We want our children to grow up as sane, courteous members of polite society that can do their own laundry and eat their peas. That do not to bite their friends and to go to bed when we tell them.
Motherhood is a constant state of trial and error!
It’s like a science experiment without the protective goggles. We do our best.
Anyone else with a five year old son may also get slightly anxious when taking their child out for food. It is not a common occurrence in our house, it just happens when I cannot face the oven or the washing up.
From the time he could speak I HAVE TRIED to instil manners into my little terror. To say ‘TA’, to not lick his knife. Also I am CONSTANTLY pulling his finger out of his nose and instructing that it is not acceptable etiquette as we have food in the fridge (anyone else got a pathological nose picker?) I feel good manners are a good habit to have.
That said, there are only so many social graces a small child has…with all the disgusting things little boys do I try not to make a big deal of them. Just quietly offer an alternative, like, ‘darling do you need a tissue?’ And ‘what do you say when we want something?’ Basic ABC parenting.
Positive behaviour is then followed up by lots of praise. I wish I got ice cream for using my cutlery appropriately.
Last Wednesday my other half and I were anxiously looking at the little one who was overexcitedly driving his hot wheels round the table. We knew it was a risky move, he was hyped up from afterschool club and teetering on overtired hysteria.
It is like waiting for a sea mine to go off.
We ordered drinks. Leo demanded fizzy…we asked for juice…and waited for our food, anxiously glancing at the clock. Remember those relaxed candlelit dinners you have pre child? Now its playing I spy repeatedly and praying the chefs are swift for the sake of the other diners sanity. I read the menu twice, he played a game of angry birds, and thankfully our food arrived before any screaming.
Little man dived into his sweet potato fries and I cut up his steak. We made a deal that he would eat some cucumber and salad. Bargaining is one of my key parenting tools. He could reach his drink. He didn’t need the toilet….all bases were covered.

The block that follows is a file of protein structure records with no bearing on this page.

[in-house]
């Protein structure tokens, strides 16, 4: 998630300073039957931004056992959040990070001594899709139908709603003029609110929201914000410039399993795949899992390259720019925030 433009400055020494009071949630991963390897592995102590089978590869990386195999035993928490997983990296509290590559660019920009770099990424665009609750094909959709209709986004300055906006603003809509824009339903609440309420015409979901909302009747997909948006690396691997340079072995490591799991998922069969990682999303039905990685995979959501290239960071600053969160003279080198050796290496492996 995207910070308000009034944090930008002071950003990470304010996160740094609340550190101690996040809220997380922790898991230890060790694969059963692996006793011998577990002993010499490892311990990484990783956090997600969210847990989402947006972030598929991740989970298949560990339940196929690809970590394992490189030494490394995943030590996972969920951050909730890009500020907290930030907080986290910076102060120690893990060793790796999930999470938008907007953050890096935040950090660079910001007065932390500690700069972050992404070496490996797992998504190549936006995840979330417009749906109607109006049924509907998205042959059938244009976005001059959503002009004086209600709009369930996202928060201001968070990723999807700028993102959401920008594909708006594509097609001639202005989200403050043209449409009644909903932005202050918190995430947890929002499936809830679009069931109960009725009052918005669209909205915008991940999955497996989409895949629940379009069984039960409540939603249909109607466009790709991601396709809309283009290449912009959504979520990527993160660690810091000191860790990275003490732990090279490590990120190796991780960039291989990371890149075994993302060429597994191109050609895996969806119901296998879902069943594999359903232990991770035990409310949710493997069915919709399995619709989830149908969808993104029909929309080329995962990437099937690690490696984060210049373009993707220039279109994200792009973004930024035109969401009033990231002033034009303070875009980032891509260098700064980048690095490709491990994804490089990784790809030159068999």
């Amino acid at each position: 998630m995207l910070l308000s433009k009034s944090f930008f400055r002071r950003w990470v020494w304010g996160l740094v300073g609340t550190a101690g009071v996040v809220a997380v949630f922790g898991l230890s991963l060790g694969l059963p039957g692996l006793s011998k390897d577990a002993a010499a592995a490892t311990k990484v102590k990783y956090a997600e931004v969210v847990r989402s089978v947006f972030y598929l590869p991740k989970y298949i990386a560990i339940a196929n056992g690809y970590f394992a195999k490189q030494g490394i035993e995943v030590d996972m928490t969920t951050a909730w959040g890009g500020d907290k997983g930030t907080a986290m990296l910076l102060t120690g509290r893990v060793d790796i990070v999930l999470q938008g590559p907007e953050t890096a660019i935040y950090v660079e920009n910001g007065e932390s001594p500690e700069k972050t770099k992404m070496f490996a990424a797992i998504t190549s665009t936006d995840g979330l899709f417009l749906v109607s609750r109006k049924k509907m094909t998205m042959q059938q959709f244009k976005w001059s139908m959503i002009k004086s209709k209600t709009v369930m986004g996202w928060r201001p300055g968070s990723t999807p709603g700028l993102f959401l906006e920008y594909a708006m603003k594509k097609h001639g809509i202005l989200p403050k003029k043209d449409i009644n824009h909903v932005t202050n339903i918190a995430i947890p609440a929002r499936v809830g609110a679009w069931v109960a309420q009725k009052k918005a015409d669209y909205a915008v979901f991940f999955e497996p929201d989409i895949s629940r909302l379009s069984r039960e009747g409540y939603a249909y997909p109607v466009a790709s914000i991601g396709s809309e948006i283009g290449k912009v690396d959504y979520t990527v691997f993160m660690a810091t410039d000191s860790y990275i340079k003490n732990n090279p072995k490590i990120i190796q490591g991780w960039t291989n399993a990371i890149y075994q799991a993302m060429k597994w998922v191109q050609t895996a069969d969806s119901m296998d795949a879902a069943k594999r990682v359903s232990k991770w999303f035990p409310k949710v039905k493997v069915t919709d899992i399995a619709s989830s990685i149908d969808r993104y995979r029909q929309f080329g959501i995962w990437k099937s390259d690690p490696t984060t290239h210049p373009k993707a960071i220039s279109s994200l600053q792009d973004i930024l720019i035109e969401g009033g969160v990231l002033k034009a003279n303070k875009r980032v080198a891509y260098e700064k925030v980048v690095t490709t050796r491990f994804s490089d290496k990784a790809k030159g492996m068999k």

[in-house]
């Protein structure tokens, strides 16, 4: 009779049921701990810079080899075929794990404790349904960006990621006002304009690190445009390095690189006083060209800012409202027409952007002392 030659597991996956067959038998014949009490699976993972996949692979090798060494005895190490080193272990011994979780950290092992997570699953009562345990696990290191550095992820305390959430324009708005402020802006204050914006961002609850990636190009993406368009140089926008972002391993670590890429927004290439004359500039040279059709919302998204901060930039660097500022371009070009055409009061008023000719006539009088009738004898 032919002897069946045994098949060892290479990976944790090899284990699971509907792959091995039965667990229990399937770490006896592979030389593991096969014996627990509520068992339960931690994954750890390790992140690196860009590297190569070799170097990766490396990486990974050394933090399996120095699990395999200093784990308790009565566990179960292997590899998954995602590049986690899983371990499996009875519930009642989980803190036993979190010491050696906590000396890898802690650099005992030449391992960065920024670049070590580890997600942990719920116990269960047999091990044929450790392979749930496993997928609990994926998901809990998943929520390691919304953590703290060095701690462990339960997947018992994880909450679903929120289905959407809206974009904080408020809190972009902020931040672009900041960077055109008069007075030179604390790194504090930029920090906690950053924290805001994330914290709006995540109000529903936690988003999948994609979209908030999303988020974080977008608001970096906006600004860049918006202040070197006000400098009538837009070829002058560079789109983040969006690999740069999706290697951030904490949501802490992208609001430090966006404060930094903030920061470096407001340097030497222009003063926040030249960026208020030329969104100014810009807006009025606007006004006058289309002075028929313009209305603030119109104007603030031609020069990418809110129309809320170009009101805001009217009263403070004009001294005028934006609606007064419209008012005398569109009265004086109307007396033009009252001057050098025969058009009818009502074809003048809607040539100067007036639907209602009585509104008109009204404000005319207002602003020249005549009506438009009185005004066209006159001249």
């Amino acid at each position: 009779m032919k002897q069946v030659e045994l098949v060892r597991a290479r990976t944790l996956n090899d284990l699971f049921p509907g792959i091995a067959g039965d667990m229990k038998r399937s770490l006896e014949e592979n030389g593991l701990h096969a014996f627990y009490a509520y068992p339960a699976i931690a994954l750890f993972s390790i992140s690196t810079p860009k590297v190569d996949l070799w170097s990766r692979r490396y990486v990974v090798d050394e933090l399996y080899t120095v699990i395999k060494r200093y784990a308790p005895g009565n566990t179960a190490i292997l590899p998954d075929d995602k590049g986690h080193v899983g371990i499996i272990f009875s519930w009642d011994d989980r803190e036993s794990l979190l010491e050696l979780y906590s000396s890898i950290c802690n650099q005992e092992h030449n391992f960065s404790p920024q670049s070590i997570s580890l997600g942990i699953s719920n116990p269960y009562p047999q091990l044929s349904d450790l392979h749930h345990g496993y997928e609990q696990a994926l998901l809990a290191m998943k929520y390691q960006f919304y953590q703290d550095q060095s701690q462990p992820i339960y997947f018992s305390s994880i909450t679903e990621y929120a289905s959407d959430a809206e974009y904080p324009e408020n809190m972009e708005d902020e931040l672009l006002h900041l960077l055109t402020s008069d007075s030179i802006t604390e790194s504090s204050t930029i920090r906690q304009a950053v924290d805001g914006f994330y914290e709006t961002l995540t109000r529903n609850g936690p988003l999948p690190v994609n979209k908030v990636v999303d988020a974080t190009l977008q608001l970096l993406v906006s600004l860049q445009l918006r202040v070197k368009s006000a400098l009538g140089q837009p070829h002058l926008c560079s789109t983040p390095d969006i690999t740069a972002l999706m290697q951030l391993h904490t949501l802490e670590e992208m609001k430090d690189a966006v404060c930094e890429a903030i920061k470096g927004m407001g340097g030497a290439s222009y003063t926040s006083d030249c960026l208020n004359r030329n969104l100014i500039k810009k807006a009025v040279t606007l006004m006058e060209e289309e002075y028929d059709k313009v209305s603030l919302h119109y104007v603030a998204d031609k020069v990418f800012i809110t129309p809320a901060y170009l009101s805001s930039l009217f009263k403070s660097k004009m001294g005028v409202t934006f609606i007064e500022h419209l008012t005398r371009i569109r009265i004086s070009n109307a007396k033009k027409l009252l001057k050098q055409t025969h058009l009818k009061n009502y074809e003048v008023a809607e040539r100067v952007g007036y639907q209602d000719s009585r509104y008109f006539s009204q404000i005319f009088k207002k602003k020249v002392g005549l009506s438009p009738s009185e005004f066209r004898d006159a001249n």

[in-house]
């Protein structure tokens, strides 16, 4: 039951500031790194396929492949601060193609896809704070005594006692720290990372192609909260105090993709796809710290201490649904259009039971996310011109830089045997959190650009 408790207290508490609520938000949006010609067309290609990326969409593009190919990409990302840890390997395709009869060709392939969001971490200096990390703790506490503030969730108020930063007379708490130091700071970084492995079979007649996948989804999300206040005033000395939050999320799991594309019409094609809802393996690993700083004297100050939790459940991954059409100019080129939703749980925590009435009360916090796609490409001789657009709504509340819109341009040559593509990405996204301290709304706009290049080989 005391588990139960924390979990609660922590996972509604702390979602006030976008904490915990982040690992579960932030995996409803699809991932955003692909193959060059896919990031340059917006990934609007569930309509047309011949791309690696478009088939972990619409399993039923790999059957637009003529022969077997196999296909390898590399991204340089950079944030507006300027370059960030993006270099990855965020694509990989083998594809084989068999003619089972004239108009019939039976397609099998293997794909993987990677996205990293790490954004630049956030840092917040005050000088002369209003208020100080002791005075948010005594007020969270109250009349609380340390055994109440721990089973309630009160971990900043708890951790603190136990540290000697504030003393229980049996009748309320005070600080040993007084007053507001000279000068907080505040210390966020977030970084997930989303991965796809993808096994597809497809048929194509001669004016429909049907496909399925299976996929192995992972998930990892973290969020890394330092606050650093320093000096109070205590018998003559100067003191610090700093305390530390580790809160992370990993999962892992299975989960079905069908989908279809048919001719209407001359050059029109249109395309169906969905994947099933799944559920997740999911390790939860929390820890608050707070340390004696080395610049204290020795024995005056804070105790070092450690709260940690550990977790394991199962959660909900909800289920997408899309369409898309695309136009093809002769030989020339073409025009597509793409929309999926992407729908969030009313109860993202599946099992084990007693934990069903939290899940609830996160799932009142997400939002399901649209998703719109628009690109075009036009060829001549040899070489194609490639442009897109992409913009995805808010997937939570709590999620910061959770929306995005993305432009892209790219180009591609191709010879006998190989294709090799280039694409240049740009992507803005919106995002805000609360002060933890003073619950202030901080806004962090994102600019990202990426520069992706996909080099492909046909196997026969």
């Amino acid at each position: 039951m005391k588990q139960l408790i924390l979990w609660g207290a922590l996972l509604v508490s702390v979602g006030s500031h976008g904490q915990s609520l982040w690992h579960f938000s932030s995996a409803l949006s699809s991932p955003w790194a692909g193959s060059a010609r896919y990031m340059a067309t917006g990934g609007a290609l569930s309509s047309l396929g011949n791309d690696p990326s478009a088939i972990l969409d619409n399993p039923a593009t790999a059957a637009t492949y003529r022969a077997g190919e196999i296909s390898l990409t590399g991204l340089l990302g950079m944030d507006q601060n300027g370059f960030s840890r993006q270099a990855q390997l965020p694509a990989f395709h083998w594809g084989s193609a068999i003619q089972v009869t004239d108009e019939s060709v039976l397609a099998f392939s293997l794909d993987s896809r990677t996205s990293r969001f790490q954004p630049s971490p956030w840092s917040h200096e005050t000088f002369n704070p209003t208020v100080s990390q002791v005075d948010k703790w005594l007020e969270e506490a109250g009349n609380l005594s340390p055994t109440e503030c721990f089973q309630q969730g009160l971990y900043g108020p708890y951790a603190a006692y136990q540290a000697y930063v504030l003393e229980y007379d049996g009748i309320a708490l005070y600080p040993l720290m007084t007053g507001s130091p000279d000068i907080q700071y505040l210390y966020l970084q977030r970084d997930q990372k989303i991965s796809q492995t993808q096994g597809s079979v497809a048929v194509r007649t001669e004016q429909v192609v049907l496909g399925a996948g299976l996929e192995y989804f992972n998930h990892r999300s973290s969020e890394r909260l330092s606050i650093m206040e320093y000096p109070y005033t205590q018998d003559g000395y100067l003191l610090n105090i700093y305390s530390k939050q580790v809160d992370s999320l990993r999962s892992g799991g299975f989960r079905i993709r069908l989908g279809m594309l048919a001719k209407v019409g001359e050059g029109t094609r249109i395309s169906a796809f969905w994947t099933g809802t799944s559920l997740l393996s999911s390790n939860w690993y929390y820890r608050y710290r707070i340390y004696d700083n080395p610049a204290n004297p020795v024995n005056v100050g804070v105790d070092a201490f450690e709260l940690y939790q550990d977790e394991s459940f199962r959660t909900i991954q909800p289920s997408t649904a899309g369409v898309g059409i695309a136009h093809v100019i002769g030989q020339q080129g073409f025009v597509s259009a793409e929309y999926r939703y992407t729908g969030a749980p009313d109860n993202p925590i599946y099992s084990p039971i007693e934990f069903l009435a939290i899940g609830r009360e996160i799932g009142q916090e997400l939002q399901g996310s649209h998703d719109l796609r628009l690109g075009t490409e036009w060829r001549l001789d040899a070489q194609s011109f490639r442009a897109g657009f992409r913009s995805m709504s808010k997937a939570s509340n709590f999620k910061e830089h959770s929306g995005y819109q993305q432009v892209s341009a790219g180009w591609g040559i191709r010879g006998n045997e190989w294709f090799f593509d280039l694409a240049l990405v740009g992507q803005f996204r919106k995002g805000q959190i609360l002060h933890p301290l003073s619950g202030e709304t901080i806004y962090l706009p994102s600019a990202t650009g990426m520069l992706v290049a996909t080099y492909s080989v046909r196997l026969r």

I ordered a starter so I could eat fast. Prepared for potential tantrums. You would think I would have lot some weight becoming a mother. Nope. Besides from one rather gross instance of spitting a lump of steak onto the table dinner got eaten successfully, and pudding started.
I saw the finish line in sight, we were, dare I say, enjoying ourselves.
Midway through his ice cream little man started giggling and swiftly climbed down from the chair. We asked him where he was going and if he needed the toilet? Was he finished and could he please wait to be excused? The usual parental barrage of questions. He took two steps back so he was outside of the booth…but still very much in the centre of the dining room.
Mummy realised too late what he was going to do and reached for him…
On a couple of occasions he had broken wind at the table at home. I told him that was not nice to do around food so he should politely leave the table.
At home he goes into the hall, here there was NO hall.
So of course he farted, loudly, with a really innocent look on his face.
The tapping of forks and plates and idle chatter stopped. Everyone stared.
I could not decide whether to cry with laughter or be aghast. Instead I whispered in a terribly well to do voice… ‘What do you say?’
He did a curtsey and said, ‘excuse me everybody.’ I couldn’t really tell him off for the manners I taught him.
Must try harder. You try and be a good parent and it backfires, literally.
It put me off my ice cream. Might lose some weight after all.